Ofsted chief Sir Michael Wilshaw has suggested closer scrutiny of schools may be needed as he confirmed the watchdog has visited other towns and cities in the wake of the alleged "Trojan horse" takeover plot in Birmingham.
The watchdog has visited schools in areas including Bradford and Luton due to concerns about how they are being run, he told the Commons education select committee.
Sir Michael also told the cross-party group of MPs that several headteachers in Birmingham believed that there had been a "planned and orchestrated" campaign to take over schools in the city.
The committee is holding evidence sessions on extremism in schools following allegations of a plot by hardline Muslims to take over a number of Birmingham schools.
Last month Ofsted issued a damning verdict on the running of a number of schools in Birmingham.
Five schools in the city were placed in special measures after a series of inspections in the wake of the "Trojan Horse" allegations.
The Ofsted chief was asked if there was an issue elsewhere in the country with governors seeing their role as running a school rather than setting policy.
"We are looking at other schools where this might be happening," he said. "We've certainly been to schools in Bradford and Luton."
He said that where Ofsted receives information about concerns, they are conducting unannounced inspections.
He suggested that there was a "wider issue" about how schools are governed, revealing that Ofsted has been looking at around 20 schools across England that have been downgraded from outstanding to inadequate due to "failings in governance".
"Where we see serious problems with governance then that affects our decision and our judgments, and we've about 20 schools which have been downgraded from outstanding to inadequate due to failings in governance, and serious failings in governance."
He later told the committee that there needs to be more professional governors, saying there has been a reliance on "amateurish governance to do a professional job".
Sir Michael said that several headteachers in Birmingham believed that there had been organised infiltration of the governing bodies of schools by Muslim hardliners.
"The headteachers I spoke to believed there was orchestration and manipulation. I spoke to about eight or nine headteachers and they believe it was planned and orchestrated.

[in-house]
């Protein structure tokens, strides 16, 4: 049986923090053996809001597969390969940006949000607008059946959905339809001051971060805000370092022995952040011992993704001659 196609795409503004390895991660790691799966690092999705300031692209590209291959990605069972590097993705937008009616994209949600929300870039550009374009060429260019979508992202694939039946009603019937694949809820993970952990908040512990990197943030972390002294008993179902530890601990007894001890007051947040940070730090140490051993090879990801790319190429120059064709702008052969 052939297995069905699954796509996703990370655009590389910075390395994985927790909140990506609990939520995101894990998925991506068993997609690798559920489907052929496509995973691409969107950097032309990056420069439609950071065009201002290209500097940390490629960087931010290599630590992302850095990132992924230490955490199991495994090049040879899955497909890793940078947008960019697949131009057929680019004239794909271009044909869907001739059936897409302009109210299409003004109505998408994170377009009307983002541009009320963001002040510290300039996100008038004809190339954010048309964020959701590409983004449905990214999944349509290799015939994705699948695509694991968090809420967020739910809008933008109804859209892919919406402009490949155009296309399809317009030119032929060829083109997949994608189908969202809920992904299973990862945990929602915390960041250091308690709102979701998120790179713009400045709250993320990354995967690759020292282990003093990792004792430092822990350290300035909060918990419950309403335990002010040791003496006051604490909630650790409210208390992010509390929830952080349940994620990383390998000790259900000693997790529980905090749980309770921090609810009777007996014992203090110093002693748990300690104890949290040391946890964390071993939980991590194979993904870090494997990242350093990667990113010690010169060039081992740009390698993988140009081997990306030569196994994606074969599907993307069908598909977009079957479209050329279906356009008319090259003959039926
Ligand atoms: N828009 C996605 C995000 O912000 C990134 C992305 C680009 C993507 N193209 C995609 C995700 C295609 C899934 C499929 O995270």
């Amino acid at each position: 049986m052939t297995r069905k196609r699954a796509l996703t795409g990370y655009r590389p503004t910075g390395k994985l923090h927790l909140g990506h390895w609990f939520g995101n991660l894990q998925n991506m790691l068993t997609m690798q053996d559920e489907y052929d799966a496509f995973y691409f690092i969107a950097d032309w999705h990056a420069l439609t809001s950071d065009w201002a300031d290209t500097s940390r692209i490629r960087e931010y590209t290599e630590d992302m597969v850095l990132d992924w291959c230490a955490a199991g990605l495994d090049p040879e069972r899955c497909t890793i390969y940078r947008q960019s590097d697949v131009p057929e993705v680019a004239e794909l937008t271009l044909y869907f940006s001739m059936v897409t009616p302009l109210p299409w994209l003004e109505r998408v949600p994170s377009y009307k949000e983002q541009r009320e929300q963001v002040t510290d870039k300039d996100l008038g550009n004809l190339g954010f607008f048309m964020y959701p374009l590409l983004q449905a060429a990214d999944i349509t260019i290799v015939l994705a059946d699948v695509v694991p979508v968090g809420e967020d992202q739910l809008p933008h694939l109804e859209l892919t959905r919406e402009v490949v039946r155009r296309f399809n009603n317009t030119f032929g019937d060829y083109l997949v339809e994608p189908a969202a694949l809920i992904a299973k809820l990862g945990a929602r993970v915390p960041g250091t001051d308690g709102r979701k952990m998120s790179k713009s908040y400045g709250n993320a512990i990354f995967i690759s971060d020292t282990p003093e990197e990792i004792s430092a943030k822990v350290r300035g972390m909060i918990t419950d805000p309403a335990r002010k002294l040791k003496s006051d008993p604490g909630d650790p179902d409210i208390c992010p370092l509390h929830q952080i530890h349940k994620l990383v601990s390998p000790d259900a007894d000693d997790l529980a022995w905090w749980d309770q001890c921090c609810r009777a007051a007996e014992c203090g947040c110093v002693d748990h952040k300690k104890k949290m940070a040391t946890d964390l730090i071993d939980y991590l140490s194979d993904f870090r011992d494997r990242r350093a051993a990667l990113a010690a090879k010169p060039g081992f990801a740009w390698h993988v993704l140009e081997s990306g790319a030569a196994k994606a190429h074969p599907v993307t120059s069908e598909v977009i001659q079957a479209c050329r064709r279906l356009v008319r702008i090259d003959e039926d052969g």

"They believed people got together and decided which schools to target.
"They believed that often governing body meetings couldn't take place in the normal manner because governors were determined to get their way."
He suggested that there may need to be a change in the law to allow outstanding schools to be inspected more often.
"We do re-inspect outstanding schools where there is a dip in performance and where our risk assessment process triggers an inspection," Sir Michael said.
"I think we need to review this.
"Possibly there needs to be a change in legislation to allow us to inspect outstanding schools on a regular basis in a way that we intend to inspect good schools."
Plans are in already place to inspect "good" schools more often, but Sir Michael said he would like to see inspectors going into those schools every three years to make sure that they still meet the assessment.
"Even within these shorter inspection schedules schools can slip. There is a big debate to be had about how increasingly autonomous schools are going to have effective oversight."
He said he would like to see inspectors "in schools every three years to check that they are still good schools".
The committee heard that new regional commissioners face "a very, very, very big challenge" in oversight of large numbers of schools, and that instead clusters could be created where "an outstanding leader" monitors the other schools in the same group.
Sir Michael said: "The future could be Ofsted inspects the cluster rather than individual institutions, especially if our budget is cut even more."
The Birmingham schools declared failing and placed in special measures following Ofsted's inspections had declined rapidly, the committee was told.
A number of schools visited had previously been rated as good or better.
Sir Michael was asked by the cross-party groups of MPs if it was possible that inspectors had missed signs of problems during previous inspections. In reply, the Ofsted boss said the inspectors are usually in schools for around a day and a half.
"It's possible to miss these issues," he said.
"Particularly if headteachers are frightened, if school leaders are frightened, if teachers are frightened to speak out because of fear for their jobs, fear they won't be promoted."
He added that in these situations it is "difficult" to pick things up.
Sir Michael was later asked if there are "significant shortcomings" in Ofsted inspections, and replied that he refuted this.
The schools involved had declined rapidly, he said, and one of the main reasons for this was headteachers leaving, which creates instability. This can happen in weeks, Sir Michael told the committee, and is why problems may not have been picked up during the first inspections.